Maybe the thing I love most about a Field van – it is hands down the best winter road trip vehicle of all time. Nothing else even comes close, even if it is just getting to your local ski resort early on a pow day. Parking in the lot, making coffee and hot chocolate in the van. Being warmed by the soft hum of the diesel-powered heater while you put on your ski gear in a warm, dry, cozy space before heading out to face the elements and shred the mountain. Nothing makes that overall experience better than a van as your personal cabin in the parking lot.
Want to up the ante? Hit the road on a winter road trip, follow the storms for prime conditions, and make some amazing memories along the way.
Pro tip: Lots of ski resorts allow van camping in the parking lot, especially the more "mom and pop" resorts that cater to families.
Pro tip 2: SNO-PARKS are snow recreation areas throughout California that typically consist of a parking lot and often a restroom. Unless otherwise posted, overnight parking is permitted. The annual pass is cheap (under $50) and can also be used in Oregon and Idaho SNO-PARKS as well.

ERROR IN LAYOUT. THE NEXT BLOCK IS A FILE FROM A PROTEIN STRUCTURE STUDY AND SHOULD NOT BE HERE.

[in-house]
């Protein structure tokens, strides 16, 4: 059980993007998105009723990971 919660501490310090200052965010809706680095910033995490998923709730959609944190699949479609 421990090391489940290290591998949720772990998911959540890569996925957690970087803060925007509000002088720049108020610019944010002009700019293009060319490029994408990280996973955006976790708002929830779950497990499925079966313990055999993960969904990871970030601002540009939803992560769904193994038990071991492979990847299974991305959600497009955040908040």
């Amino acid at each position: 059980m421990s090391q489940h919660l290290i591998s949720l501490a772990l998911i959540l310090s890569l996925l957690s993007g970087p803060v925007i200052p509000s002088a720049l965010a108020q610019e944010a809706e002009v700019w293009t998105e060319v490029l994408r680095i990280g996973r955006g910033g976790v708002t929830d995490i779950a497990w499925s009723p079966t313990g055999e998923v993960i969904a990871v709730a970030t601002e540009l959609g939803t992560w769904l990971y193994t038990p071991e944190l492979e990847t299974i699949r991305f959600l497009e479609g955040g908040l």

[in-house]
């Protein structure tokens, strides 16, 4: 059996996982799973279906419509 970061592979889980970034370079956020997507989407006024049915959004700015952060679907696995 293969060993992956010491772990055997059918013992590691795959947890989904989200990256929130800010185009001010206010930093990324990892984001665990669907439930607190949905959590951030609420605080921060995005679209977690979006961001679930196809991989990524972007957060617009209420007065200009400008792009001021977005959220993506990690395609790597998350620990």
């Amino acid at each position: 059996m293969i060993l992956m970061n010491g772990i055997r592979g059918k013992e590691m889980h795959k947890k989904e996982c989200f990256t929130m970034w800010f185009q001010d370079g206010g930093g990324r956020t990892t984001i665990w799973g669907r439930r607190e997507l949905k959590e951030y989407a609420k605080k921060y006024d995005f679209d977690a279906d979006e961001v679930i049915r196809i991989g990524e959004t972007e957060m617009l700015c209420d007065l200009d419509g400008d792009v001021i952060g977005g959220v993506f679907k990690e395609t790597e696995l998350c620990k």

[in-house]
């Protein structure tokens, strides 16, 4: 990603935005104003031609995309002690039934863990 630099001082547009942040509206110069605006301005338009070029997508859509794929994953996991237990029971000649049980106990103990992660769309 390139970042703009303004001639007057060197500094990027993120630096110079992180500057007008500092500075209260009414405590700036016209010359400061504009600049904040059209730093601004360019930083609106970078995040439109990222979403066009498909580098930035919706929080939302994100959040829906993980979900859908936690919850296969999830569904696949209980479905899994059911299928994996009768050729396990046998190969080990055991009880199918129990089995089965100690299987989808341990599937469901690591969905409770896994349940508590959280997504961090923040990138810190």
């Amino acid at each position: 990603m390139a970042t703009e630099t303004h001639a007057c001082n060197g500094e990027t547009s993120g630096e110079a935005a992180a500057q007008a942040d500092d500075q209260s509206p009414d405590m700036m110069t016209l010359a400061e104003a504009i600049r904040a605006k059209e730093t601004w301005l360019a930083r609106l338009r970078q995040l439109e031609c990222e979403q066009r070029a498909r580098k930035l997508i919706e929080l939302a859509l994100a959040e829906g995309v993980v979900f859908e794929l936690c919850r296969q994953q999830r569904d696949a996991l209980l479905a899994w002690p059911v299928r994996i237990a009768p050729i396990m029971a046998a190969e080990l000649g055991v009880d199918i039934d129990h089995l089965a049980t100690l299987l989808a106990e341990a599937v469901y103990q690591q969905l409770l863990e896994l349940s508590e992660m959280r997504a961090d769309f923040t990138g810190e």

Not enough time for the epic winter road trip? Winter is one of the best times to see Yosemite and Sequoia National Parks. These are places that everyone should see in their lifetime. Silent moments exploring the park that can only be had with the smaller crowds that winter brings are breathtaking. The majesty of the Giant Sequoias and the massive granite monoliths of Yosemite remind us just how small we are next to nature's grand beauty.
As ski season comes to an end but much of the high country is still inaccessible, we look to the foothills of the Sierra Nevada for awesome camping, mild temperatures, and the wildflowers of spring to put on a show! There are lots of dirt roads and dispersed camping in the California foothills if you know where to look. Time it right, and the wildflower blooms are second to none.
As the winter snows melt, spring is also the time for white water rafting! Many states throughout the country offer white water adventures for all levels, and California is no exception. I'm biased a bit to our local river, the Kings, which flows out of Kings Canyon National Park, but the options are many. Seek out a local whitewater company/guide service and make sure to follow all safety regulations.
Pro tip: While many whitewater rivers are cold and require the use of a wetsuit during this time, some of the tributary creeks come from lower drainages and have warmer water to create great swimming holes. Make sure you know local flows and hazards and always explore these places with a local guide or someone experienced in the area.